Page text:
Saturday, August 21, 2010
Creekin Report - Gray Eagle Creek
After a short steep climb out of the town of Graeagle the truck and I came to our parking spot before entering the canyon section of Gray Eagle Creek. I opened the door and this roar came spilling in, it was not the creek, but the wind was going ballistic. NOAA was right on the money today issuing a Red Flag Warning for most of northern California and western Nevada - Breezy with a S/W wind 20-25mph, gust up to 40mph. Cedars and firs swayed in the wind, dropping an arsenal of branches, cones, and needles. I was wise to keep a keen ear and my senses on high alert from falling debris above. I put the hiking soles on my Korkers, loaded up the pack, grabbed the rod, and disappeared into the thick foliage on my mission for wild trout.
Your typical Gray Eagle Creek rainbow - Love those orange fins! The creek is beyond low, just a trickle. The high demands for water in the town of Graeagle, and golf courses take water away from the creek, but the fish are just now more concentrated in the deeper pools. Water temps were at 58 degrees and clear, these trout at least have that, shade, and a decent aquatic bug population. It also appears that this spring was a big water flow and the streambed got a good flushing, many new trees have come down across the creek providing even more habitat.
My "simple sandwich" hopper pattern fooled dozens of fish. Inspired by Jay Fair's simple sandwich - Two slices of white bread, mayo and two slices of American cheese: Simple yet effective. The fish really liked green today even though I never found a green hopper. Puppeteering the fly and twitching it was very important today as well as key placements.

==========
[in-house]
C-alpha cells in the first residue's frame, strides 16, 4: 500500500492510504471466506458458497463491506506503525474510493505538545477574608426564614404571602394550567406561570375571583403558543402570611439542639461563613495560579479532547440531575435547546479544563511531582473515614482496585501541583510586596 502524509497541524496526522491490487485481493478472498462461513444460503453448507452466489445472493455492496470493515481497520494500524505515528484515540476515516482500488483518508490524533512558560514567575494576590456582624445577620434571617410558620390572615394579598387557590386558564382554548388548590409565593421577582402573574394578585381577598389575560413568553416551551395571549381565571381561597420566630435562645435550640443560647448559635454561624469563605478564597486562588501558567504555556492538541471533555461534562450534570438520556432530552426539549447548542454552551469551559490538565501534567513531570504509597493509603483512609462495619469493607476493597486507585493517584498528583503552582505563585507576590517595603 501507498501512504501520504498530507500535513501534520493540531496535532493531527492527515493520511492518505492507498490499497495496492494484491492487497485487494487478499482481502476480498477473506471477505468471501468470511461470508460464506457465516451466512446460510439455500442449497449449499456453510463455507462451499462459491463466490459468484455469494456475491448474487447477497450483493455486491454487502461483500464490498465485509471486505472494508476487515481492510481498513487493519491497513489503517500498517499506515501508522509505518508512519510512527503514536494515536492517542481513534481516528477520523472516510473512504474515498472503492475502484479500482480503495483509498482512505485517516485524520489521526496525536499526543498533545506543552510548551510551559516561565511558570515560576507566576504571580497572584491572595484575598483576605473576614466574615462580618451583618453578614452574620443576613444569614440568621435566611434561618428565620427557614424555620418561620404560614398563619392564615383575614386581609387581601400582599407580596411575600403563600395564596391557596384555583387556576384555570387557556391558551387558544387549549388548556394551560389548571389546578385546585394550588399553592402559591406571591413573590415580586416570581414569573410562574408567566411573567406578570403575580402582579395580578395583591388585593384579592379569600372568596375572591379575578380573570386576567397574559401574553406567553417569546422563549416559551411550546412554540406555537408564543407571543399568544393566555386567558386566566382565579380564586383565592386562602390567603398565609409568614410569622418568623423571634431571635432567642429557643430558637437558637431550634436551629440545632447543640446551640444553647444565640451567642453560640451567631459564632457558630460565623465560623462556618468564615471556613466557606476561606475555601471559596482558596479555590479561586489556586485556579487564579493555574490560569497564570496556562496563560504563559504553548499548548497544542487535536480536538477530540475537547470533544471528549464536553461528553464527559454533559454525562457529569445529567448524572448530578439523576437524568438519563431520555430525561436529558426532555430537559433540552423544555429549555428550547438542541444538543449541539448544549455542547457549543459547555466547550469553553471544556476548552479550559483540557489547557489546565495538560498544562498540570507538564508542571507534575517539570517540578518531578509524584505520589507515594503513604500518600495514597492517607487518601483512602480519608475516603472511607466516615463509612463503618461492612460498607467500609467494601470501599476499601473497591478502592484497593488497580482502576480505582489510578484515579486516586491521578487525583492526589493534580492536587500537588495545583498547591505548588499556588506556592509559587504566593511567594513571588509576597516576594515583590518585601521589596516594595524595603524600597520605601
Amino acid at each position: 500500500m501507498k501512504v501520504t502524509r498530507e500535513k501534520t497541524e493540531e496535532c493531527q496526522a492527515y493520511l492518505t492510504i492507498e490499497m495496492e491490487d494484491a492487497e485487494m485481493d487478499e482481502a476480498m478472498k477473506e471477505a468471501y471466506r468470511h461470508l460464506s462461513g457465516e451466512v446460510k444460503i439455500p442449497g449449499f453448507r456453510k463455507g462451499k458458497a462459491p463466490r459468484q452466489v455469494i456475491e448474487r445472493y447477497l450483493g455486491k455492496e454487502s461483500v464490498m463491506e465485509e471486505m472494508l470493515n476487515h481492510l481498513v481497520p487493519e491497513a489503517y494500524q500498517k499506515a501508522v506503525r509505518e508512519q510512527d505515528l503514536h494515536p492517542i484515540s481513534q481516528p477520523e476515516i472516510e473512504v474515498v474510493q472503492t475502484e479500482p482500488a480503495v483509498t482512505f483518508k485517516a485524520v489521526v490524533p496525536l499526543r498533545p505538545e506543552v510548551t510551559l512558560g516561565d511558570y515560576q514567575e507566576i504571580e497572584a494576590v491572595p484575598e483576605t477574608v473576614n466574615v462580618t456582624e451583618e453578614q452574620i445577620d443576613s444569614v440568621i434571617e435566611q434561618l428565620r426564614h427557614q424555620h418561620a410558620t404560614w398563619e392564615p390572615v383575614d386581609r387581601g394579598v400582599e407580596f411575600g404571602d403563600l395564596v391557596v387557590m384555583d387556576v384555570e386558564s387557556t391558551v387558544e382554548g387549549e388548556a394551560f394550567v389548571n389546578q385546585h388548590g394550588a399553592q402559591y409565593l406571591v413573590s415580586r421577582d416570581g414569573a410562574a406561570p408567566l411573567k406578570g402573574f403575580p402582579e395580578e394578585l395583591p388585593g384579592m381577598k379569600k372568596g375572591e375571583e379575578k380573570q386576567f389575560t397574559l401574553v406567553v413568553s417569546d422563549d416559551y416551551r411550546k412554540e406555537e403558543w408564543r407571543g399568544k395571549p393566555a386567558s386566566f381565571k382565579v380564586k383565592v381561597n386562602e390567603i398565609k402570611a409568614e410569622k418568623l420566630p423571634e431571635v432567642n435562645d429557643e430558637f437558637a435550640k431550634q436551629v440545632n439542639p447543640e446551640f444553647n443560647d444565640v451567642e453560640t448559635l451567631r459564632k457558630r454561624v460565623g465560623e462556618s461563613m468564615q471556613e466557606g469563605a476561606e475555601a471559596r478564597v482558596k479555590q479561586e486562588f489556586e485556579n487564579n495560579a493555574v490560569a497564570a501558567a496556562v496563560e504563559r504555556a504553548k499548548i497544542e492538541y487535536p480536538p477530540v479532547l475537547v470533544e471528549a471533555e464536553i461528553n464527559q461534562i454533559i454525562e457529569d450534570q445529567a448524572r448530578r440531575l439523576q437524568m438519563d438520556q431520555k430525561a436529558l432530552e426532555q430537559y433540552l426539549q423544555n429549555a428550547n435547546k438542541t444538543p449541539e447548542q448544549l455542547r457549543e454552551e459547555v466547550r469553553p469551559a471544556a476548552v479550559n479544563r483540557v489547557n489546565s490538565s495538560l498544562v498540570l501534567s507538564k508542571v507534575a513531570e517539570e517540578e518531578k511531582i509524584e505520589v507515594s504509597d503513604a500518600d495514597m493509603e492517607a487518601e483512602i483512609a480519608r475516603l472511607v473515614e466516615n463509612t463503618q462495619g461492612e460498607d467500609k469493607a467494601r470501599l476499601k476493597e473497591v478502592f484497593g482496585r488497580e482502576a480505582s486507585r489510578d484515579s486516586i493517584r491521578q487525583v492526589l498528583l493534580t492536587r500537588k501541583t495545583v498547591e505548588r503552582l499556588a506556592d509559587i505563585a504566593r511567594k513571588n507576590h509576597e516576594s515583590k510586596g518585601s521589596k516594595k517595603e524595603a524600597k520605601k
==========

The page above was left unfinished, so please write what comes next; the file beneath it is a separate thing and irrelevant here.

The larger trout were found in the deeper frog water areas below plunge pools with no current, most were tight to a big rock wall in the shade. They took the hopper with such confidence, coming up ever so slowly before sucking it down.
There are Brown trout in Gray Eagle Creek as well, in the next few months browns will be making their way upstream to spawn. These browns turn colors into one strange looking fish, by Halloween it appears they are ready to go to the costume ball. Their backs turn black, body appears more golden, and purple hues come off their cheeks down to the mid body - It's a work of art!
It was great to get out today, deep in a rugged forest canyon dotted with mammoth granite boulders who separate the flows of the creek. There were no caddis fluttering about today, not even a cranefly. Though I was blessed to share the river for twenty minutes with a water ouzel as he hunted for mayfly nymphs. We both fished, sang our songs, and smiled. Simple pleasures abound......